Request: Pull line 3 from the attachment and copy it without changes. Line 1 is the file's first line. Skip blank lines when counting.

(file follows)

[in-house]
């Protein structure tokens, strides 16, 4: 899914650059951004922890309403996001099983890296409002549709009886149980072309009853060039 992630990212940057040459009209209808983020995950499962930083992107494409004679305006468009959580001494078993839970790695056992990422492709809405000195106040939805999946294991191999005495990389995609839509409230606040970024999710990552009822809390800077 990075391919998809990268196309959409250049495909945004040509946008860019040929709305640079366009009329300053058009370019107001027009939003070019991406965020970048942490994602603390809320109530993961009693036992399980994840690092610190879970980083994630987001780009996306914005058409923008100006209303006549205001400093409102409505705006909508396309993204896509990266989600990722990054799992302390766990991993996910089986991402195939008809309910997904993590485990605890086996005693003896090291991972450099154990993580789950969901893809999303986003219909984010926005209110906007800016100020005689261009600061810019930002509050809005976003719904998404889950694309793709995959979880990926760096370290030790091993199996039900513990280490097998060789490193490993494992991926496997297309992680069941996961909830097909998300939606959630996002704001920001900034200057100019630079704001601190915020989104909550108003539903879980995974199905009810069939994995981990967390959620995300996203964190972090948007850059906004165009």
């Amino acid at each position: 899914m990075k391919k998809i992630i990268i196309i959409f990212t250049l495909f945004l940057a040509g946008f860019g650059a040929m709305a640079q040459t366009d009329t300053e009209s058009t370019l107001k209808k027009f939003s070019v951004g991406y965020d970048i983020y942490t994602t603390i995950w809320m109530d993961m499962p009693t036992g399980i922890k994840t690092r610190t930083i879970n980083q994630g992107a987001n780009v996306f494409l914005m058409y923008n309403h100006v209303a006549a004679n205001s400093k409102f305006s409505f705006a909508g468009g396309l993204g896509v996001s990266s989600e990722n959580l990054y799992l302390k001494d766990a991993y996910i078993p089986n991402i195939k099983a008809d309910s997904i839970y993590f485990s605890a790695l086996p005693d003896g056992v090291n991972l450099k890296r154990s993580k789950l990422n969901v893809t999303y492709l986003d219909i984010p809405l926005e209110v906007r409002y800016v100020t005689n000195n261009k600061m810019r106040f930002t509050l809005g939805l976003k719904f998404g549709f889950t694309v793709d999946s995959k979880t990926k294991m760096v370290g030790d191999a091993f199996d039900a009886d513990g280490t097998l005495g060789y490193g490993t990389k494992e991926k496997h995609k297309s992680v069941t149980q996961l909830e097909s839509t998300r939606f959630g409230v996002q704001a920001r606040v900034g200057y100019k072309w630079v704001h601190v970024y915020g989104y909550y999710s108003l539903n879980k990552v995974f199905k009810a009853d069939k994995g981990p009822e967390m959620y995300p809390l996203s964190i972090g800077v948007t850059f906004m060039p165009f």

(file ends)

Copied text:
């Amino acid at each position: 899914m990075k391919k998809i992630i990268i196309i959409f990212t250049l495909f945004l940057a040509g946008f860019g650059a040929m709305a640079q040459t366009d009329t300053e009209s058009t370019l107001k209808k027009f939003s070019v951004g991406y965020d970048i983020y942490t994602t603390i995950w809320m109530d993961m499962p009693t036992g399980i922890k994840t690092r610190t930083i879970n980083q994630g992107a987001n780009v996306f494409l914005m058409y923008n309403h100006v209303a006549a004679n205001s400093k409102f305006s409505f705006a909508g468009g396309l993204g896509v996001s990266s989600e990722n959580l990054y799992l302390k001494d766990a991993y996910i078993p089986n991402i195939k099983a008809d309910s997904i839970y993590f485990s605890a790695l086996p005693d003896g056992v090291n991972l450099k890296r154990s993580k789950l990422n969901v893809t999303y492709l986003d219909i984010p809405l926005e209110v906007r409002y800016v100020t005689n000195n261009k600061m810019r106040f930002t509050l809005g939805l976003k719904f998404g549709f889950t694309v793709d999946s995959k979880t990926k294991m760096v370290g030790d191999a091993f199996d039900a009886d513990g280490t097998l005495g060789y490193g490993t990389k494992e991926k496997h995609k297309s992680v069941t149980q996961l909830e097909s839509t998300r939606f959630g409230v996002q704001a920001r606040v900034g200057y100019k072309w630079v704001h601190v970024y915020g989104y909550y999710s108003l539903n879980k990552v995974f199905k009810a009853d069939k994995g981990p009822e967390m959620y995300p809390l996203s964190i972090g800077v948007t850059f906004m060039p165009f």